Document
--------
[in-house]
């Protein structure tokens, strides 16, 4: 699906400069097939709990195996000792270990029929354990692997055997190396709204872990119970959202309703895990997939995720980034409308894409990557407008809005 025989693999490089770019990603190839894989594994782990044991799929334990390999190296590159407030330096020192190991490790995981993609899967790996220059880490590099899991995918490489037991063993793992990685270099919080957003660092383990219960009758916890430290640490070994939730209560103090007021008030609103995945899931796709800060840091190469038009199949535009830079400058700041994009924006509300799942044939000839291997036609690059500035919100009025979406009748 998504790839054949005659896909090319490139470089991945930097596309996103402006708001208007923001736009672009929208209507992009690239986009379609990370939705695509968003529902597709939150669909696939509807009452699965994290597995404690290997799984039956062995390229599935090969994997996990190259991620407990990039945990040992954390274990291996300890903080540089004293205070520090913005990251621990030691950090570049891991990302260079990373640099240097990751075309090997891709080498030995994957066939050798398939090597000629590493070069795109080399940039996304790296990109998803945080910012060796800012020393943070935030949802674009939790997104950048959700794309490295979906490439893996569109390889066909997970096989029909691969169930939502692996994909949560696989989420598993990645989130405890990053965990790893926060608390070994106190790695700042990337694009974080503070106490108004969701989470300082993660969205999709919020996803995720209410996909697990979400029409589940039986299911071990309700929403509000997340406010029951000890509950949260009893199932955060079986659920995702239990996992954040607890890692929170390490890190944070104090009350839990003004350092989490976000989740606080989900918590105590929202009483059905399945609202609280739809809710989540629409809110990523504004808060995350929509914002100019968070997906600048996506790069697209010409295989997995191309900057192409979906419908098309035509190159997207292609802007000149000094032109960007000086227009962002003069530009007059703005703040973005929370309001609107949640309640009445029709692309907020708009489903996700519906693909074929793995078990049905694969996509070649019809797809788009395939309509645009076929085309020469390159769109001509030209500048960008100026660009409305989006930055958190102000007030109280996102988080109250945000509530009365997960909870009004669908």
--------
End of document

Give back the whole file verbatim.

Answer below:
[in-house]
């Protein structure tokens, strides 16, 4: 699906400069097939709990195996000792270990029929354990692997055997190396709204872990119970959202309703895990997939995720980034409308894409990557407008809005 025989693999490089770019990603190839894989594994782990044991799929334990390999190296590159407030330096020192190991490790995981993609899967790996220059880490590099899991995918490489037991063993793992990685270099919080957003660092383990219960009758916890430290640490070994939730209560103090007021008030609103995945899931796709800060840091190469038009199949535009830079400058700041994009924006509300799942044939000839291997036609690059500035919100009025979406009748 998504790839054949005659896909090319490139470089991945930097596309996103402006708001208007923001736009672009929208209507992009690239986009379609990370939705695509968003529902597709939150669909696939509807009452699965994290597995404690290997799984039956062995390229599935090969994997996990190259991620407990990039945990040992954390274990291996300890903080540089004293205070520090913005990251621990030691950090570049891991990302260079990373640099240097990751075309090997891709080498030995994957066939050798398939090597000629590493070069795109080399940039996304790296990109998803945080910012060796800012020393943070935030949802674009939790997104950048959700794309490295979906490439893996569109390889066909997970096989029909691969169930939502692996994909949560696989989420598993990645989130405890990053965990790893926060608390070994106190790695700042990337694009974080503070106490108004969701989470300082993660969205999709919020996803995720209410996909697990979400029409589940039986299911071990309700929403509000997340406010029951000890509950949260009893199932955060079986659920995702239990996992954040607890890692929170390490890190944070104090009350839990003004350092989490976000989740606080989900918590105590929202009483059905399945609202609280739809809710989540629409809110990523504004808060995350929509914002100019968070997906600048996506790069697209010409295989997995191309900057192409979906419908098309035509190159997207292609802007000149000094032109960007000086227009962002003069530009007059703005703040973005929370309001609107949640309640009445029709692309907020708009489903996700519906693909074929793995078990049905694969996509070649019809797809788009395939309509645009076929085309020469390159769109001509030209500048960008100026660009409305989006930055958190102000007030109280996102988080109250945000509530009365997960909870009004669908």